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Farmers Almanac
The 2014 Farmers Almanac
Farmers' Almanac

Now Showing: The Summer Triangle

Now Showing: The Summer Triangle

Instead of turning on the TV tonight, why not turn to the eastern sky about two hours after sundown and see if you can spot the famous “Summer Triangle.”

Joe Rao, Farmers’ Almanac Astronomer, tells us that this time of year is the best time to see the famous "Summer Triangle.” “You can't miss it because the triangle is composed of three of the brightest stars in the sky, each of which is the brightest star in its own constellation,” shares Rao.

The brightest is the bluish-white star Vega, in Lyra the Lyre. Next in brightness is yellow-white Altair in Aquila, the Eagle. Finally there is white Deneb, in Cygnus, the Swan.

From our viewpoint, Vega appears twice as bright as Altair and more than three times brighter than Deneb. But sometimes things are not always what they seem. Astronomers know, for instance, that Vega clearly is more luminous compared to Altair, because it’s situated at a greater distance from us. Altair is 17 light years away, while Vega is 25. The light you see from Vega tonight started on its journey to Earth in 1983.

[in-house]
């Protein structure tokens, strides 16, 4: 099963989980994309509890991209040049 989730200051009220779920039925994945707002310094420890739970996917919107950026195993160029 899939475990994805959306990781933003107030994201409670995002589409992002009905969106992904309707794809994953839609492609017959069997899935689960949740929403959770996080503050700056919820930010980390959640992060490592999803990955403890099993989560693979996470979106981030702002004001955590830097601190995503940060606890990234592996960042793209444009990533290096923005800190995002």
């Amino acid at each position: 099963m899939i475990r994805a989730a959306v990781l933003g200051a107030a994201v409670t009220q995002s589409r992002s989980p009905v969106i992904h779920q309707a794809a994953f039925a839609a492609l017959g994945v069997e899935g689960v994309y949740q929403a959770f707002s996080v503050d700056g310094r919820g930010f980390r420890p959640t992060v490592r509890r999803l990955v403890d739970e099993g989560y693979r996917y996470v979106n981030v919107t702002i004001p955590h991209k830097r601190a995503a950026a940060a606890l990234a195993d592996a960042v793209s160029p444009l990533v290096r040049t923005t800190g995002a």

Vega actually pales in comparison with Deneb, one of the greatest supergiant stars known. Deneb’s distance measures 1,467 light years from Earth, with a luminosity computed to be more than 80,000 times that of our Sun. But because its light takes nearly 15 centuries to reach us, Deneb merely appears as a fairly conspicuous but by no means particularly notable star.

Check it out. Tonight when the sky is dark, see if you can spot this triangle.

If you notice a hole in the upper left-hand corner of your Farmers' Almanac, don't return it to the store! That hole isn't a defect; it's a part of history. Starting with the first edition of the Farmers' Almanac in 1818, readers used to nail holes into the corners to hang it up in their homes, barns, and outhouses (to provide both reading material and toilet paper). In 1910, the Almanac's publishers began pre-drilling holes in the corners to make it even easier for readers to keep all of that invaluable information (and paper) handy.